Shares soared again on Thursday, following a strong earnings report from Meta Platforms, as the market looked to recover from this month’s sell-off.
The Nasdaq Tech Composite rose 3.1% to 12,871.53. The S&P 500 gained 2.5% to 4,287.50. The Dow Jones Industrial Average added 614.46 points, or 1.9%, to 33,916.39.
Investors have endured volatile trading sessions this week as stocks struggle to find direction. Major averages staged a big intraday rally to close higher on Monday, but stocks fell on Tuesday, leading to the Nasdaq’s worst day since 2020. Stocks tried to rally on Wednesday, but pared gains late in the session with the Nasdaq closing unchanged at its 2022 low.
“We’ve had a significant sell-off here, so sometimes you get these counter-trend moves,” said Liz Ann Sonders, chief investment strategist at Charles Schwab.
Despite Thursday’s rally, the Nasdaq Composite is on track for its worst month since March 2020, down 9.5%. The S&P 500 is down almost 5.4% and the Dow Jones 2.2% in April, ahead of the last trading day of the month.
A slew of corporate earnings reports buoyed market sentiment on Thursday, appearing to be a green light for investors to pick up beaten names.
“It’s been a pretty good earnings season and that’s supportive of the equity market,” said Victoria Fernandez, chief market strategist at Crossmark Global Investments.
Meta shares rose 17.5% after improving earnings, a sign investors may see signs of relief in the battered tech sector. The shares fell 48% in the year before the results.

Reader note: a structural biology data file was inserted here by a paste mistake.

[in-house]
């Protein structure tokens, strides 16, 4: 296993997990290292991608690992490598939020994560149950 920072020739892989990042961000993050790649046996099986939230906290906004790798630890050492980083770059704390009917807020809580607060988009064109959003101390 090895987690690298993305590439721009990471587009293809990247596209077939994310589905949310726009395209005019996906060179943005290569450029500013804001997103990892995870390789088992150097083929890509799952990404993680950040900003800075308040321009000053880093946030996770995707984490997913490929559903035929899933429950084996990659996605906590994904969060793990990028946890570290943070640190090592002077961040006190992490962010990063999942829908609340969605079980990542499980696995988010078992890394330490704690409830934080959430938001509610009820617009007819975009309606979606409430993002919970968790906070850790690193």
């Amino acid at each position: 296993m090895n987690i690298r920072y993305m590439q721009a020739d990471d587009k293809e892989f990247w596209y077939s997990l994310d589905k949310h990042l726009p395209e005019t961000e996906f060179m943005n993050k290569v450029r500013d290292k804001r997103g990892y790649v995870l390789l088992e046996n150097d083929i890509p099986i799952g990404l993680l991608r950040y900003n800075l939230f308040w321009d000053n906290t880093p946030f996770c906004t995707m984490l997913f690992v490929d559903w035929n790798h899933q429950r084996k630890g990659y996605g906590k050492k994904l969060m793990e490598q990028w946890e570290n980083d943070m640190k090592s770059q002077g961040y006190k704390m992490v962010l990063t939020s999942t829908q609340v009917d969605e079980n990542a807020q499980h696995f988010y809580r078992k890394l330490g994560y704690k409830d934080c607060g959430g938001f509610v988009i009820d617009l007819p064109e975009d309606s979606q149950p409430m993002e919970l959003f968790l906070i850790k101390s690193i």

Qualcomm gained 9.7% on the back of strong earnings, while PayPal rose about 11.5% despite issuing weak guidance for the second quarter.
Merck shares rose 4.9% and led the Dow Jones gains after a surge in earnings. McDonald’s, Eli Lilly and Southwest closed higher on Thursday after their quarterly reports.
Apple and Amazon rose more than 4% before reporting earnings after the bell.
On the downside, shares of Teladoc plunged about 40.2% after the company reported weaker-than-expected results.
Stocks have struggled this month amid concerns about slowing global growth, rising inflation and Federal Reserve tightening.
US gross domestic product unexpectedly fell 1.4% in the first quarter from a year earlier, compared with the 1% growth expected by economists surveyed by Dow Jones.
Some investors downplayed the economic contraction, citing rising prices and a trade deficit as the biggest contributors to the decline.
“In a nutshell, blame the record trade deficit for the contraction in real GDP, coupled with an 8% price deflator,” Peter Boockvar, chief investment officer at Bleakley Advisory Group, said in a note.